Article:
Head Gardener, Fergus Garrett writes:
The garden is managed in the same way as in Christopher Lloyd’s time. We go for high-impact visual displays but also intimacy in our combinations. All of this is within the strong infrastructure of buildings, garden hedges and landscaped trees. Wildflower meadows continue to flow into the garden and are cut twice a year after the seeds are set.
The trees within the meadows are allowed to grow in a natural state without too much interaction from pruning. The borders are mixed plantings of trees, shrubs, perennials, biennials, annuals and climbers. the trees and shrubs give us structure, the perennials give us our main season along with self-sowing biennials that soften the picture. Everything is underplanted with bulbs, with pockets of annuals and ephemerals that stretch the display from spring through to autumn.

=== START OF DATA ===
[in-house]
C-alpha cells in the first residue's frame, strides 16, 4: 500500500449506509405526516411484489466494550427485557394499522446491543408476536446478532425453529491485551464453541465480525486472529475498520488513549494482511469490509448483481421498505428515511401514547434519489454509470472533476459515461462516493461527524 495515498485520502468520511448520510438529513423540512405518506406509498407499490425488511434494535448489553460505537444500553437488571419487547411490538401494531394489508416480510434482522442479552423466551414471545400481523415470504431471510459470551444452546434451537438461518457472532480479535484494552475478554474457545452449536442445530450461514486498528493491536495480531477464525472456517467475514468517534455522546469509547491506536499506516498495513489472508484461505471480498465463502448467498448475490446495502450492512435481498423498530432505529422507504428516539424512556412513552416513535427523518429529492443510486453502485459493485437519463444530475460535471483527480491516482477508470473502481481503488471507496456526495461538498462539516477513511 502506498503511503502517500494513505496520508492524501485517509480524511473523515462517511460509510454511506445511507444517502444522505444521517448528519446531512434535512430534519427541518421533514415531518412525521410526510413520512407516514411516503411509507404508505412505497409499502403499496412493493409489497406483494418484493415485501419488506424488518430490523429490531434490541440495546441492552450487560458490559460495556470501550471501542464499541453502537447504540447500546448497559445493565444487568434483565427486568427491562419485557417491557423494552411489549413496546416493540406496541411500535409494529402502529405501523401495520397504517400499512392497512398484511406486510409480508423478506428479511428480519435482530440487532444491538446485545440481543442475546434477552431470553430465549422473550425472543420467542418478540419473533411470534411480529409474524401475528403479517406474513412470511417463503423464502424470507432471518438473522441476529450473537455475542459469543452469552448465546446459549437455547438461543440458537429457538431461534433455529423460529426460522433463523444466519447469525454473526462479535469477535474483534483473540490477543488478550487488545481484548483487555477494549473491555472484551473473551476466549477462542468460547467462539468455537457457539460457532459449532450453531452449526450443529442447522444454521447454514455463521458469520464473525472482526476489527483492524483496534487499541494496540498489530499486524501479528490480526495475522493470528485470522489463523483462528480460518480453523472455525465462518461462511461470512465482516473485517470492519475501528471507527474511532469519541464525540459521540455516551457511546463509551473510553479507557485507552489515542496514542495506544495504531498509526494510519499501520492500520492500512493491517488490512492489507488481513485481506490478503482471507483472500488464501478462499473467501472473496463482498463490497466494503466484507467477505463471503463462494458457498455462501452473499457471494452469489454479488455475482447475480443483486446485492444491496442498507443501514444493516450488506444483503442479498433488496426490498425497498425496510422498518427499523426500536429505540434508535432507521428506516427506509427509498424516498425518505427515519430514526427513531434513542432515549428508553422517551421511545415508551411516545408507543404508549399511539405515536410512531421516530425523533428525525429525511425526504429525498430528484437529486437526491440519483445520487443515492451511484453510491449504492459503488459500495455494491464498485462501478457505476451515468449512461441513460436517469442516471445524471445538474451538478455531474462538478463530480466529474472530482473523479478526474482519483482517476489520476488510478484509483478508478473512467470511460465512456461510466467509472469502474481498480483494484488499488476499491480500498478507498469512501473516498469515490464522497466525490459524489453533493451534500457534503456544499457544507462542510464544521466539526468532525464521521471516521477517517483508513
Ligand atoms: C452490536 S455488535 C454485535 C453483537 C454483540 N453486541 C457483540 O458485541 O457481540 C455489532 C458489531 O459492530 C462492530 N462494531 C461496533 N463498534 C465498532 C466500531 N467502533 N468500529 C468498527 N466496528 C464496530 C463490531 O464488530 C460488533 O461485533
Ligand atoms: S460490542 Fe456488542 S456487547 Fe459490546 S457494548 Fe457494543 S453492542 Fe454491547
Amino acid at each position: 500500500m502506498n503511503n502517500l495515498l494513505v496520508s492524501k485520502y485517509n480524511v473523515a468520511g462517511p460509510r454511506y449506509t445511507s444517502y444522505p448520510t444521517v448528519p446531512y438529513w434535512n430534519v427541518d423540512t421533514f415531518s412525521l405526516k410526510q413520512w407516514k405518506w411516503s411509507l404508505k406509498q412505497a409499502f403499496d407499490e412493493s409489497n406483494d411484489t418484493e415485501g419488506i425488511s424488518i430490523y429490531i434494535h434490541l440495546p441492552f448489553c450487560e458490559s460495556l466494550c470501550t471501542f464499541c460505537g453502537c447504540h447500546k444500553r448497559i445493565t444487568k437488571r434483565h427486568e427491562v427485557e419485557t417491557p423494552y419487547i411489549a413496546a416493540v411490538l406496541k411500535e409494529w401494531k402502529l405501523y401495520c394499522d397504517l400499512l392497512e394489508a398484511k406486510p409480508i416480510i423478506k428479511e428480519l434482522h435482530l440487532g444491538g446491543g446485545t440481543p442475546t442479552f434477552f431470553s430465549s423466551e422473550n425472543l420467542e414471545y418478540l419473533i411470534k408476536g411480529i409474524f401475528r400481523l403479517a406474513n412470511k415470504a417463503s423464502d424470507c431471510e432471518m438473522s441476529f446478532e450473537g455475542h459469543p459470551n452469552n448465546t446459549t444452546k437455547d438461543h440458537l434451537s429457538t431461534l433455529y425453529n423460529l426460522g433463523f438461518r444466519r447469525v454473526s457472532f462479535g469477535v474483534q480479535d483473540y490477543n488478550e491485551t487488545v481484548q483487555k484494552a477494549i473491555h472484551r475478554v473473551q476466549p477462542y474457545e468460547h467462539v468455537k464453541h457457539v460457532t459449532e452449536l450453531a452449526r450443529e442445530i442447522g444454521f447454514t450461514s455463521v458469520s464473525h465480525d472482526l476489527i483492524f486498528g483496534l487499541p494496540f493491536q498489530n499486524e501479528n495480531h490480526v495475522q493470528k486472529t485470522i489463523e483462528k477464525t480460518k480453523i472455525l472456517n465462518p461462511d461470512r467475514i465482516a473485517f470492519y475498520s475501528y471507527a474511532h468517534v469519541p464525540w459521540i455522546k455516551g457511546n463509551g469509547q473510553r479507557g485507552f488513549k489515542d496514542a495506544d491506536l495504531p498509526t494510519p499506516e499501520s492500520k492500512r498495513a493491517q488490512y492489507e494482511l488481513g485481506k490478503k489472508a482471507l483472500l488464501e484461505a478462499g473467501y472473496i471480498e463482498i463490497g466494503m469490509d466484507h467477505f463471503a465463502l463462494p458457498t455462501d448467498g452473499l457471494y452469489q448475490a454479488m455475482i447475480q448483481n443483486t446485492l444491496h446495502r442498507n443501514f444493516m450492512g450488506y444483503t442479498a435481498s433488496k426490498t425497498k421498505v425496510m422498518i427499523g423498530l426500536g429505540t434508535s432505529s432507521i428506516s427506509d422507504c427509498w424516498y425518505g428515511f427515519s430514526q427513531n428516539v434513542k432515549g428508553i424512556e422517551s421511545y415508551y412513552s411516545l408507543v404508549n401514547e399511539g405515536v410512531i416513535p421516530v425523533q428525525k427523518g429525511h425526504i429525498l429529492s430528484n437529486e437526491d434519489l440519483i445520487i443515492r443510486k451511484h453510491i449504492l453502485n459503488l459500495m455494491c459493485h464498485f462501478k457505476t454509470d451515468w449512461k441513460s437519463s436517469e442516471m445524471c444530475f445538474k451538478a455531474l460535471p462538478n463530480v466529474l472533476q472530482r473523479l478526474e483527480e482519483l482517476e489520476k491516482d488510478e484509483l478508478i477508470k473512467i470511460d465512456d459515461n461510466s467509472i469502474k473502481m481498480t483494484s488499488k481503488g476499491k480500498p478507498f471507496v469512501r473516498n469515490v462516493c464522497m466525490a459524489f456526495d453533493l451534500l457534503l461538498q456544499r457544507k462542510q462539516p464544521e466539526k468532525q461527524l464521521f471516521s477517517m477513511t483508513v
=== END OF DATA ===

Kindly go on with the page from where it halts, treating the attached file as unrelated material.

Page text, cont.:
The gardening style is intensive but plants are allowed to look comfortable. Our main method of feeding is with organic waste which is dug into the borders on a regular basis. Plants are not cut down in the autumn and winter period until the spring tidy up begins, providing us with valuable skeletons for a winter effect and a good food source for animals. We are not organic but use minimal chemicals, always preferring the softer option. We grow the majority of plants ourselves and constantly experiment. The water used is from our own borehole and we compost almost everything we can. The number of gardeners varies but usually there are five full-time gardeners, supported by part-timers, students and volunteers.
The display in the garden works in a series of peaks and troughs depending on the season and the mixing materials we are using. The meadows will always be brown in July to August as we are waiting for the seeds to ripen before we cut.